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Contestants Recruited For Miss Smithsburg Title

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By CRYSTAL SCHELLE
The Herald-Mail of Hagerstown

SMITHSBURG, Md. (AP) — Tina M. Stephens knows firsthand that scholarship pageants are more than just glitz and glamour.

She said she’s been part of the Miss America Organization “in one way, shape or form since I was elementary school.” Back then, she started collecting tickets at the door for the Miss Southington pageant in Connecticut, because her music teacher was the executive director. As a teen and young adult growing up, Stephens competed in pageants. Later, she helped her mother, who became executive director of Miss Southington, part of the Miss America Organization.

“It was much like Miss Washington County in the fact that it had been established and had been a part of Southington (Conn.) for years,” she said.

While in college, her mother, Diana DiCenso, encouraged Stephens to start her own scholarship pageant because she liked the production side of the pageants.

“And I had already aged out because once you reach 25, you can no longer compete,” she said.

As an adult, Stephens lived and worked in Waynesboro, Pa. There, she and her mother established the Miss Franklin County title, which was also part of the Miss America Organization.

After moving to Smithsburg about five years ago, Stephens decided that young women, ages 17 to 24, also needed the chance to be involved in the Miss America Organization. So Stephens has founded a new title, Miss Smithsburg.

“I just think that these young people need a way to positively spend their time,” Stephens said, “and why not get some
scholarship money while you’re at it?”

Although there are already two Miss American Organization titles in Washington County — Miss Washington County and Miss Western Maryland — Stephens said she believes there are enough contestants to go around.

“I’m not trying to steal Miss Washington County’s thunder, but why not have another way for these young ladies to have another chance (for scholarship money)?” she said.

In its inaugural year, Miss Smithsburg Scholarship Program is an open pageant, which means any young woman ages 17 to 24 who lives, works or attends school in the state of Maryland is eligible.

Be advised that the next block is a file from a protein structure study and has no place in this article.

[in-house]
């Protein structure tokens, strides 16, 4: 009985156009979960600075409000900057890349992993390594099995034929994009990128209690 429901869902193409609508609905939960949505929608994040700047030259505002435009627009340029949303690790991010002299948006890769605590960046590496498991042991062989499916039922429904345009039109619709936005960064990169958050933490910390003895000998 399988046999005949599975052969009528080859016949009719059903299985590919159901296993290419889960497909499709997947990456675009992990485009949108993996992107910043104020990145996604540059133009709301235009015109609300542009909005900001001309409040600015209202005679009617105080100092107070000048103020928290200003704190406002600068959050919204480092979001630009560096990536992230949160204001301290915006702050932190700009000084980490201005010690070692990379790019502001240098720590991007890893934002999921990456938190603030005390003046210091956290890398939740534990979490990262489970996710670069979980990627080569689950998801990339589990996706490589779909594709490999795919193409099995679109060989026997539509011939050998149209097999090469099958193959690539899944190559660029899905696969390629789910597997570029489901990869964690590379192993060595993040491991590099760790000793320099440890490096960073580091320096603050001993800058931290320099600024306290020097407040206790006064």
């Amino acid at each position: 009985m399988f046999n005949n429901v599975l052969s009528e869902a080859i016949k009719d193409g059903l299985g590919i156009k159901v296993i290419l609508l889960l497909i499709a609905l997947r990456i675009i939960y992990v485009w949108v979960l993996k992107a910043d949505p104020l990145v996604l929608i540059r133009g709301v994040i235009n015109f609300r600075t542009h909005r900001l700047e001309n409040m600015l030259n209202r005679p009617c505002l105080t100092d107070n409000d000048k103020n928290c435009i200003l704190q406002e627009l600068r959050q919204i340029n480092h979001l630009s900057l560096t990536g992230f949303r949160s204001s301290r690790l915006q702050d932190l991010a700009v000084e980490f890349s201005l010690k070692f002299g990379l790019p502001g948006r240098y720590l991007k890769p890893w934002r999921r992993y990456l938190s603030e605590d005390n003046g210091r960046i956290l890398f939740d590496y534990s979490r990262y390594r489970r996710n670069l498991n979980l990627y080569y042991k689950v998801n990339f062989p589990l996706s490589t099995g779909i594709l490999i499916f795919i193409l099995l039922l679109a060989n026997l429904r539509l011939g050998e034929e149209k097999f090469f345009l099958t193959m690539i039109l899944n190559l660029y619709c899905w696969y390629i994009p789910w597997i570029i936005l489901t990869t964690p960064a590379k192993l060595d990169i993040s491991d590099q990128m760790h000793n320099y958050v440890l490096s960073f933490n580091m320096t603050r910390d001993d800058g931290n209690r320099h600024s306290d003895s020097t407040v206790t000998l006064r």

Stephens said recently she didn’t know how many contestants would compete because she was still registering last-minute entrees. Miss America requires a minimum of four contestants.

“I’m happy with anyone who wants to come and participate,” Stephens said.

The program’s theme is “You Make Me Feel Like Dancing.” Miss Smithsburg contestants will compete in interview, lifestyle and fitness, talent and onstage presence in evening wear. And, like other Miss America system titles in the county, the winner of Miss Smithsburg will get a chance to compete for the title of Miss Maryland.

Stephens said there will be a Miss Smithsburg Outstanding Teen title given, which is open to ages 13 to 17. This year, Stephens said she has taken nominations from the community.

“The focus on Miss Smithsburg next year will be both competitions,” Stephens said.

The teen winner will be judged by Stephens on scholastic achievement, leadership and community service experience and outstanding talent. The teen will go on to compete in the Outstanding Teen title at the Miss Maryland level. The winner will be named during the pageant and receive $250.

“In addition to the Miss America criteria, I’m looking for a young lady who is positive for her peers and who has done something in one way, shape or form in Smithsburg,” she said, naming several volunteering opportunities. “Because I consider the teen level to be an introduction (to Miss America) and take something they’re passionate about and work on it.”

Stephens said the Miss American Organization is a good fit for Miss Smithsburg contestants. The pageant encourages them to give back to the community as well as to Miss America’s charity, The Children’s Miracle Network.

The young ladies need to feel good about themselves,” Stephens said. “They need a way to make a difference. This is the best way I know how to give back.”

“I’m trying to raise as much money as I can for these girls to have because I know where it goes,” she said. “I know there’s not an administrative fee. I know I’m writing a check to that young lady’s college education.”

As part of the pageant, Stephens said she has established a scholarship in memory of her late father-in-law, Michael C.
Stephens, who passed way in 2010. The Michael C. Stephens Scholarship will be awarded to the winner. The total amount of scholarship money Miss Smithsburg will receive is yet to be determined.

Stephens said she’s hoping to successfully launch the Miss Smithsburg title this year to enable her to continue to grow the pageant.

“My hope is (Miss Smithsburg) will become that icon, that ambassador of Smithsburg. That she’ll be there working for the
cause,” Stephens said. “My hope is to help her open every opportunity that she needs or get every opportunity she needs to give back to Smithsburg. I would like to see her be a leader.”

Because scholarship is one of the most important aspects of any title connected with Miss America Organization, Stephens said she has made sure to raise money for the contestants

Information from: The Herald-Mail of Hagerstown, Md., http://www.herald-mail.com

(Copyright 2012 by The Associated Press. All Rights Reserved.)

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